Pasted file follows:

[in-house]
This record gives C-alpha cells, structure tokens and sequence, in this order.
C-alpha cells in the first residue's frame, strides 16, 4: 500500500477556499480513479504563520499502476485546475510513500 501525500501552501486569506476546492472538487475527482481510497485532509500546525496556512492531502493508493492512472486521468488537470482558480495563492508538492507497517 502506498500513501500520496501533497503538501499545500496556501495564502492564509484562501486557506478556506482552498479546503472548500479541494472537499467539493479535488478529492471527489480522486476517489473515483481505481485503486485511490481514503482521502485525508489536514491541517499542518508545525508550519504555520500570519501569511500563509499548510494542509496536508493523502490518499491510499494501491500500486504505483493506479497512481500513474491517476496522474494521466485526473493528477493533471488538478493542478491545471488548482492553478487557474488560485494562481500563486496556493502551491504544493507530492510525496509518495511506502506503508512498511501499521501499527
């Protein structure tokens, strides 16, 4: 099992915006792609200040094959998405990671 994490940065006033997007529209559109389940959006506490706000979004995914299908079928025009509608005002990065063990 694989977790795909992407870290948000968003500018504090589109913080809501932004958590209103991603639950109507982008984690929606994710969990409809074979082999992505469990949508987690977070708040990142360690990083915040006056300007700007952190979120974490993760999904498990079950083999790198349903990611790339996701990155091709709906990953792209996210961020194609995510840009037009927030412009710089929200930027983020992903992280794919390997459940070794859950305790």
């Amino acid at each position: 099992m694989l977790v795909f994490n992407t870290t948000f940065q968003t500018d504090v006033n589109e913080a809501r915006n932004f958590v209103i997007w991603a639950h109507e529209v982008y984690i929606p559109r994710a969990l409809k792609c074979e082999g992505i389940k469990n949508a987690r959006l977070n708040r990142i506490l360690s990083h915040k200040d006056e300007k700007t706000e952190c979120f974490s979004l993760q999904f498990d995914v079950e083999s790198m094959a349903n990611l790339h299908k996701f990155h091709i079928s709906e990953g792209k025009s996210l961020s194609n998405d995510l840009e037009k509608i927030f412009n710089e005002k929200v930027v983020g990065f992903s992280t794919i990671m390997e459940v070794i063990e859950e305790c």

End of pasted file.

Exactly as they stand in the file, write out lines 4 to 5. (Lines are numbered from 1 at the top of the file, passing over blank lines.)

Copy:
């Protein structure tokens, strides 16, 4: 099992915006792609200040094959998405990671 994490940065006033997007529209559109389940959006506490706000979004995914299908079928025009509608005002990065063990 694989977790795909992407870290948000968003500018504090589109913080809501932004958590209103991603639950109507982008984690929606994710969990409809074979082999992505469990949508987690977070708040990142360690990083915040006056300007700007952190979120974490993760999904498990079950083999790198349903990611790339996701990155091709709906990953792209996210961020194609995510840009037009927030412009710089929200930027983020992903992280794919390997459940070794859950305790």
């Amino acid at each position: 099992m694989l977790v795909f994490n992407t870290t948000f940065q968003t500018d504090v006033n589109e913080a809501r915006n932004f958590v209103i997007w991603a639950h109507e529209v982008y984690i929606p559109r994710a969990l409809k792609c074979e082999g992505i389940k469990n949508a987690r959006l977070n708040r990142i506490l360690s990083h915040k200040d006056e300007k700007t706000e952190c979120f974490s979004l993760q999904f498990d995914v079950e083999s790198m094959a349903n990611l790339h299908k996701f990155h091709i079928s709906e990953g792209k025009s996210l961020s194609n998405d995510l840009e037009k509608i927030f412009n710089e005002k929200v930027v983020g990065f992903s992280t794919i990671m390997e459940v070794i063990e859950e305790c």